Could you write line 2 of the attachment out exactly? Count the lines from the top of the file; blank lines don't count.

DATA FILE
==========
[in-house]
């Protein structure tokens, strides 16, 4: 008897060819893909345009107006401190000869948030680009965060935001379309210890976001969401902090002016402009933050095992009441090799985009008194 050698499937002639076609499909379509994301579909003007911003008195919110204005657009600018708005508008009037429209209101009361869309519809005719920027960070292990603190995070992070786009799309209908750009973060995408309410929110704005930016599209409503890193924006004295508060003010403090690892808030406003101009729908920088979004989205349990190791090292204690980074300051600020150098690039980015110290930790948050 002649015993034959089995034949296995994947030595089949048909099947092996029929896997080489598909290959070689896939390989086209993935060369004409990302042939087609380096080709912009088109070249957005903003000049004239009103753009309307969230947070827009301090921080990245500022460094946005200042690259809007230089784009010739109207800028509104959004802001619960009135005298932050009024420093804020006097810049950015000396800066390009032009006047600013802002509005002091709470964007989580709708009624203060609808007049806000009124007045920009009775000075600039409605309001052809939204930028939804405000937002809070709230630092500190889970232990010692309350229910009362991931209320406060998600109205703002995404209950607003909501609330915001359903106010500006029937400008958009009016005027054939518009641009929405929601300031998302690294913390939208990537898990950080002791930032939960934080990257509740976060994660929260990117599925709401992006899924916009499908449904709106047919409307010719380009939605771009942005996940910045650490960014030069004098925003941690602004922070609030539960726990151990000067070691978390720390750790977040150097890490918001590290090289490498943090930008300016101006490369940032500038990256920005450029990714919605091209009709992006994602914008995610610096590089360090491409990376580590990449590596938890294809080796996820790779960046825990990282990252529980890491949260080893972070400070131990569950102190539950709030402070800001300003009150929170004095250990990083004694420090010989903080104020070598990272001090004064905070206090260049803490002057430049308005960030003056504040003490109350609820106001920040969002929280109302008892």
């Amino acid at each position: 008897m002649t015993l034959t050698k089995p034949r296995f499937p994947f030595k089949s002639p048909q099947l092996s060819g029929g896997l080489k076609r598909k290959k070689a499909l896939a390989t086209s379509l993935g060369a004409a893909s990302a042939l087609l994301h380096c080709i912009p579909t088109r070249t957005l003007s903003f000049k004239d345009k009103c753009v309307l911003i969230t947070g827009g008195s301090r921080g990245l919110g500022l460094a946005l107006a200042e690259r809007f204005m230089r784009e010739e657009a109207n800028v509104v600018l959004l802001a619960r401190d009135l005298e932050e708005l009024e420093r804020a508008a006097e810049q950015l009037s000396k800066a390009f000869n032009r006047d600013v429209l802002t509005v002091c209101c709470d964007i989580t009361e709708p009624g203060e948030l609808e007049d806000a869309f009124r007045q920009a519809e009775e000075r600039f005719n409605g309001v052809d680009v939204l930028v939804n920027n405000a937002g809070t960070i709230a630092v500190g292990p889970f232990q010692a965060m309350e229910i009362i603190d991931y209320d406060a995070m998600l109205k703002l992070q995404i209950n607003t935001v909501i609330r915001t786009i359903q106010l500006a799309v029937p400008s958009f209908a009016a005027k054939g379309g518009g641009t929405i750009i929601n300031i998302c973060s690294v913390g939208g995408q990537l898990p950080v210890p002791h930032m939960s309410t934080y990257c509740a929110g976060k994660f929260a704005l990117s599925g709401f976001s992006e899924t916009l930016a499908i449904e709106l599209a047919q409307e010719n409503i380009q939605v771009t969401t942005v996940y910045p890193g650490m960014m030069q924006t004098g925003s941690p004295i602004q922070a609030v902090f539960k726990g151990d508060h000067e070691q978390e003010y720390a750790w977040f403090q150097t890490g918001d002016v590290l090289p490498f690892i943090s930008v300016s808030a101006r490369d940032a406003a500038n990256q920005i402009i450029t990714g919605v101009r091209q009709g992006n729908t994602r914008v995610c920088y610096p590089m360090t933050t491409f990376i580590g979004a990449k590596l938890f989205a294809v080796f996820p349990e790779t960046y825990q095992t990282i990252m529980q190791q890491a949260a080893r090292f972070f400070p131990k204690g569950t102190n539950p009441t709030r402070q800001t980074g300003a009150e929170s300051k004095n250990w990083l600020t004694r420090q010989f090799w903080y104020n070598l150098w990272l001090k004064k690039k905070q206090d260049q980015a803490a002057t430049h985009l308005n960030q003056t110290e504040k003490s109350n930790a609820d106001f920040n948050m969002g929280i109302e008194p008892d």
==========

């Protein structure tokens, strides 16, 4: 008897060819893909345009107006401190000869948030680009965060935001379309210890976001969401902090002016402009933050095992009441090799985009008194 050698499937002639076609499909379509994301579909003007911003008195919110204005657009600018708005508008009037429209209101009361869309519809005719920027960070292990603190995070992070786009799309209908750009973060995408309410929110704005930016599209409503890193924006004295508060003010403090690892808030406003101009729908920088979004989205349990190791090292204690980074300051600020150098690039980015110290930790948050 002649015993034959089995034949296995994947030595089949048909099947092996029929896997080489598909290959070689896939390989086209993935060369004409990302042939087609380096080709912009088109070249957005903003000049004239009103753009309307969230947070827009301090921080990245500022460094946005200042690259809007230089784009010739109207800028509104959004802001619960009135005298932050009024420093804020006097810049950015000396800066390009032009006047600013802002509005002091709470964007989580709708009624203060609808007049806000009124007045920009009775000075600039409605309001052809939204930028939804405000937002809070709230630092500190889970232990010692309350229910009362991931209320406060998600109205703002995404209950607003909501609330915001359903106010500006029937400008958009009016005027054939518009641009929405929601300031998302690294913390939208990537898990950080002791930032939960934080990257509740976060994660929260990117599925709401992006899924916009499908449904709106047919409307010719380009939605771009942005996940910045650490960014030069004098925003941690602004922070609030539960726990151990000067070691978390720390750790977040150097890490918001590290090289490498943090930008300016101006490369940032500038990256920005450029990714919605091209009709992006994602914008995610610096590089360090491409990376580590990449590596938890294809080796996820790779960046825990990282990252529980890491949260080893972070400070131990569950102190539950709030402070800001300003009150929170004095250990990083004694420090010989903080104020070598990272001090004064905070206090260049803490002057430049308005960030003056504040003490109350609820106001920040969002929280109302008892």